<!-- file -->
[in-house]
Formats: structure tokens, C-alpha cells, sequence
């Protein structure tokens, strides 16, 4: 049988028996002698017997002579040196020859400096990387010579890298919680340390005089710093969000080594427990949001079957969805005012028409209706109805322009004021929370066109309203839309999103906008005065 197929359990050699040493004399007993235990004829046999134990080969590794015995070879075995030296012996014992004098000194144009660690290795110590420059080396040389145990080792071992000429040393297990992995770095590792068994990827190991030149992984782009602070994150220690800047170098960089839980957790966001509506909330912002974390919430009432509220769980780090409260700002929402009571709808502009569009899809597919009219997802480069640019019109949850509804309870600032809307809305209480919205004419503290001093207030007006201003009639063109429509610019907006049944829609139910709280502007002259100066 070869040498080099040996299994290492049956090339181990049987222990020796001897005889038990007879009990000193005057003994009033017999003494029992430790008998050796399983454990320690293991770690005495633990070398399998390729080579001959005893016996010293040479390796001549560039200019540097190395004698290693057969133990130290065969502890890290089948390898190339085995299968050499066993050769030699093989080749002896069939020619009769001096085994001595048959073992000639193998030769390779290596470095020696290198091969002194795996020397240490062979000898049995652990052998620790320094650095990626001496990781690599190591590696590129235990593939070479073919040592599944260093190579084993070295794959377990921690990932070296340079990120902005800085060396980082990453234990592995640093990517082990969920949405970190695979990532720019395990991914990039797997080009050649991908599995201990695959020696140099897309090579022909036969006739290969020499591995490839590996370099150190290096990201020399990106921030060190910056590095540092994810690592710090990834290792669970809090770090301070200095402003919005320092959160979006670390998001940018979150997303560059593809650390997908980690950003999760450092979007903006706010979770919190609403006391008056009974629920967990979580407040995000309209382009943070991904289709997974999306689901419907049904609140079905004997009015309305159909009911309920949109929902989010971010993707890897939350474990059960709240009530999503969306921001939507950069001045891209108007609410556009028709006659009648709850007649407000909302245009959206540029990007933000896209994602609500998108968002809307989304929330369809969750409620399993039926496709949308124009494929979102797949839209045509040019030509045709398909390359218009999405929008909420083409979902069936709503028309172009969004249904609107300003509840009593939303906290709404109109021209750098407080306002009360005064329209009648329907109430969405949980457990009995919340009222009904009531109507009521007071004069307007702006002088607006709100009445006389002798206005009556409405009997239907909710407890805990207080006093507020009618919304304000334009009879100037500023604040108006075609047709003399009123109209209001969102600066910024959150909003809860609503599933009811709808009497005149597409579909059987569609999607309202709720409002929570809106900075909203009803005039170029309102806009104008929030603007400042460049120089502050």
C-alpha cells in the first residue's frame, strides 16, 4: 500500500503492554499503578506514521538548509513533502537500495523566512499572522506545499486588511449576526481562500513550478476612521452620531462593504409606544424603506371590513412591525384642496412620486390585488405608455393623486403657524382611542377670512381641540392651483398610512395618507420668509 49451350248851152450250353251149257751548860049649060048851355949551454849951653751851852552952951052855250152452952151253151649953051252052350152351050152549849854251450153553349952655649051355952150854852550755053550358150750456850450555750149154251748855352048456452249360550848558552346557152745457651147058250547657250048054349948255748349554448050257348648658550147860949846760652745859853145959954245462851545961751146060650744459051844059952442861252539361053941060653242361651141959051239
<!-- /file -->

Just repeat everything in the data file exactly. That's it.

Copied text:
[in-house]
Formats: structure tokens, C-alpha cells, sequence
């Protein structure tokens, strides 16, 4: 049988028996002698017997002579040196020859400096990387010579890298919680340390005089710093969000080594427990949001079957969805005012028409209706109805322009004021929370066109309203839309999103906008005065 197929359990050699040493004399007993235990004829046999134990080969590794015995070879075995030296012996014992004098000194144009660690290795110590420059080396040389145990080792071992000429040393297990992995770095590792068994990827190991030149992984782009602070994150220690800047170098960089839980957790966001509506909330912002974390919430009432509220769980780090409260700002929402009571709808502009569009899809597919009219997802480069640019019109949850509804309870600032809307809305209480919205004419503290001093207030007006201003009639063109429509610019907006049944829609139910709280502007002259100066 070869040498080099040996299994290492049956090339181990049987222990020796001897005889038990007879009990000193005057003994009033017999003494029992430790008998050796399983454990320690293991770690005495633990070398399998390729080579001959005893016996010293040479390796001549560039200019540097190395004698290693057969133990130290065969502890890290089948390898190339085995299968050499066993050769030699093989080749002896069939020619009769001096085994001595048959073992000639193998030769390779290596470095020696290198091969002194795996020397240490062979000898049995652990052998620790320094650095990626001496990781690599190591590696590129235990593939070479073919040592599944260093190579084993070295794959377990921690990932070296340079990120902005800085060396980082990453234990592995640093990517082990969920949405970190695979990532720019395990991914990039797997080009050649991908599995201990695959020696140099897309090579022909036969006739290969020499591995490839590996370099150190290096990201020399990106921030060190910056590095540092994810690592710090990834290792669970809090770090301070200095402003919005320092959160979006670390998001940018979150997303560059593809650390997908980690950003999760450092979007903006706010979770919190609403006391008056009974629920967990979580407040995000309209382009943070991904289709997974999306689901419907049904609140079905004997009015309305159909009911309920949109929902989010971010993707890897939350474990059960709240009530999503969306921001939507950069001045891209108007609410556009028709006659009648709850007649407000909302245009959206540029990007933000896209994602609500998108968002809307989304929330369809969750409620399993039926496709949308124009494929979102797949839209045509040019030509045709398909390359218009999405929008909420083409979902069936709503028309172009969004249904609107300003509840009593939303906290709404109109021209750098407080306002009360005064329209009648329907109430969405949980457990009995919340009222009904009531109507009521007071004069307007702006002088607006709100009445006389002798206005009556409405009997239907909710407890805990207080006093507020009618919304304000334009009879100037500023604040108006075609047709003399009123109209209001969102600066910024959150909003809860609503599933009811709808009497005149597409579909059987569609999607309202709720409002929570809106900075909203009803005039170029309102806009104008929030603007400042460049120089502050």
C-alpha cells in the first residue's frame, strides 16, 4: 500500500503492554499503578506514521538548509513533502537500495523566512499572522506545499486588511449576526481562500513550478476612521452620531462593504409606544424603506371590513412591525384642496412620486390585488405608455393623486403657524382611542377670512381641540392651483398610512395618507420668509 49451350248851152450250353251149257751548860049649060048851355949551454849951653751851852552952951052855250152452952151253151649953051252052350152351050152549849854251450153553349952655649051355952150854852550755053550358150750456850450555750149154251748855352048456452249360550848558552346557152745457651147058250547657250048054349948255748349554448050257348648658550147860949846760652745859853145959954245462851545961751146060650744459051844059952442861252539361053941060653242361651141959051239